Early studies of the effects of large comet and asteroid impacts on the atmospheric evolution on Earth suggest that impacts could erode atmosphere from Mars with high efficiency. Indeed, if early melting, differentiation, and outgassing of Mars occurred simultaneously with terminal accretion, it is quite difficult to avoid loss of more than 99% of the primordial atmosphere. This idea had been explored in detail using hydrodynamic codes appropriate for large explosions and has found that such erosion is quantitatively very important for Mars because the low planetary escape velocity permits easy escape of shocked gases. Such atmospheric-eroding events were also found to be effective at removing strong rocks from the planet, thus offering a reasonable explanation of the ejection of SNC meteorites from Mars. The most interesting aspect of explosive blowoff as an escape mechanism is that it is entirely mass independent. The blowoff process is hydrodynamic and occurs on a time scale (minutes) too short for mass-dependent fractionation of gases.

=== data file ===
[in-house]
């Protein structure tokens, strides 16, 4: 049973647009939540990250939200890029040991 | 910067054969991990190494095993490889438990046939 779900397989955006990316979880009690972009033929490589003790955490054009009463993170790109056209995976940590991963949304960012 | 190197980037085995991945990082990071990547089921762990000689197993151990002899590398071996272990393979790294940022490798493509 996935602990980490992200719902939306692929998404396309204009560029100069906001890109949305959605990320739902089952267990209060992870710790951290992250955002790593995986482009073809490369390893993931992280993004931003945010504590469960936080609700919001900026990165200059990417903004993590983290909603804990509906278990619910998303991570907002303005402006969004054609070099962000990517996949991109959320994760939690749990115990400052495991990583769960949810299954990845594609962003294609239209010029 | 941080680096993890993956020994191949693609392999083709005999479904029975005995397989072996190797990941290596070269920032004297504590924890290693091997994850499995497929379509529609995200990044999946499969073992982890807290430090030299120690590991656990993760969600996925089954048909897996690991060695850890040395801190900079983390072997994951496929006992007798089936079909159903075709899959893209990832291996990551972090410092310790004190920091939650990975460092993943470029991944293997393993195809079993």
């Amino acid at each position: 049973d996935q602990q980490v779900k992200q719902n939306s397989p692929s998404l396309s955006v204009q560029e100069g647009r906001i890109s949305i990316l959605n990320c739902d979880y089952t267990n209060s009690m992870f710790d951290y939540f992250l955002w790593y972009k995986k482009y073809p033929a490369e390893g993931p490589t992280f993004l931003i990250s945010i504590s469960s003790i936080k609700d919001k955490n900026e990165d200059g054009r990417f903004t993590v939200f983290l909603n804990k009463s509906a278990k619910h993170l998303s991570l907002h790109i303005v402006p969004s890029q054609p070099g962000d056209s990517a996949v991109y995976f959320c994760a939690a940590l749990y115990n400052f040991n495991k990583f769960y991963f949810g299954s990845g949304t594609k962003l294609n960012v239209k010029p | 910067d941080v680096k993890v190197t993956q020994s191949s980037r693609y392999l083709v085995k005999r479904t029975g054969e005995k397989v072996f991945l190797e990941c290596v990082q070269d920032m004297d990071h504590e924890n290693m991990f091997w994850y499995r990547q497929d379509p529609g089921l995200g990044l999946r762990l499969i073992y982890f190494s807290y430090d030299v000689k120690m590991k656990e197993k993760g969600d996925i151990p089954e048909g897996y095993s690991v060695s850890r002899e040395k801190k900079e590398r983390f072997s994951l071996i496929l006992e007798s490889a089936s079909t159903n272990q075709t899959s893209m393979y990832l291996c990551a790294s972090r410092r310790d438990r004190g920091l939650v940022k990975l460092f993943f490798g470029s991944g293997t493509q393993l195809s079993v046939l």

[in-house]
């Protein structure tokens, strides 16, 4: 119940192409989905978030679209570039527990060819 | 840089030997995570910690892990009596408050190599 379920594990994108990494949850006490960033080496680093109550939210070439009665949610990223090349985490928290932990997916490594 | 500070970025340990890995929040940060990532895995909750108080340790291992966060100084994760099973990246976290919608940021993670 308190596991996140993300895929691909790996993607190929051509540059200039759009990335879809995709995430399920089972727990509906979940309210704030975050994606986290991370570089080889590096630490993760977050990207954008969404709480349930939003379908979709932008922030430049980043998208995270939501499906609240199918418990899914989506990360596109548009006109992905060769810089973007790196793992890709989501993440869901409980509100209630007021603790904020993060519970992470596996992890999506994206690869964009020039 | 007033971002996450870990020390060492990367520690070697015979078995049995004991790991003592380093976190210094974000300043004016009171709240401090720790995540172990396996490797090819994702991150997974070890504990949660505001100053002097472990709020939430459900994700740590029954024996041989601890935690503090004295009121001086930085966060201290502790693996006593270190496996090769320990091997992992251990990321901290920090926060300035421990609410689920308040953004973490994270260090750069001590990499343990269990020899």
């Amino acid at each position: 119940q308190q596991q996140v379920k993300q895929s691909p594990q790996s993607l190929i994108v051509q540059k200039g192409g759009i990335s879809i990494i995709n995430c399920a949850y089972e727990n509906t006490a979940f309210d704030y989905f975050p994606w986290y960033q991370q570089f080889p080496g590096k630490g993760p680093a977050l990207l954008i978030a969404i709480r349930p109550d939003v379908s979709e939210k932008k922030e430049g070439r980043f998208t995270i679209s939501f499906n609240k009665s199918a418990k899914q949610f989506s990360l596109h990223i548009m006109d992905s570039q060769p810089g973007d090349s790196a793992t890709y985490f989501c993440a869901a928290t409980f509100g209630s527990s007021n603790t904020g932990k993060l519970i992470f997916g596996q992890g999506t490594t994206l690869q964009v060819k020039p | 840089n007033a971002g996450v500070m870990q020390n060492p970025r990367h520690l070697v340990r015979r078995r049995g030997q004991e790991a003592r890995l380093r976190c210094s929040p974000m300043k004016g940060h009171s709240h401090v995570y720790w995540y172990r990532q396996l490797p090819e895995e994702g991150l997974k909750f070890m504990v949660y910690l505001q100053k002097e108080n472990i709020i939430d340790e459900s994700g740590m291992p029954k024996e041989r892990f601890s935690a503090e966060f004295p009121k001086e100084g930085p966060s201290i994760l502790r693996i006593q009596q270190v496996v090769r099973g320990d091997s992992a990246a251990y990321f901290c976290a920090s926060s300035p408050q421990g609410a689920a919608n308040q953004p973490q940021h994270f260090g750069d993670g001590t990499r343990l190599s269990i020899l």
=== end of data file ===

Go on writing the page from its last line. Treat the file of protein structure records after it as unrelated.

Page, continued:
Syrtis Major - Point Perspective
Mosaic of the Syrtis Major hemisphere of Mars projected into a point perspective, a view similar to that which one would see from a spacecraft. The viewer's distance is 2,000 kilometers above the surface of the planet.
The large bright colored area, located in the upper left area of the image is known as Arabia. The dark area to the right of Arabia, called Syrtis Major Planus, is a low-relief volcanic shield of probable
basaltic composition. Bright white areas to the south, including the Hellas impact basin at extreme lower right, are covered by carbon dioxide frost. Regions to the west and south of Syrtis Major are heavily cratered and relatively old. The dark feature coming around the western horizon is known as Sinus Sabaeus.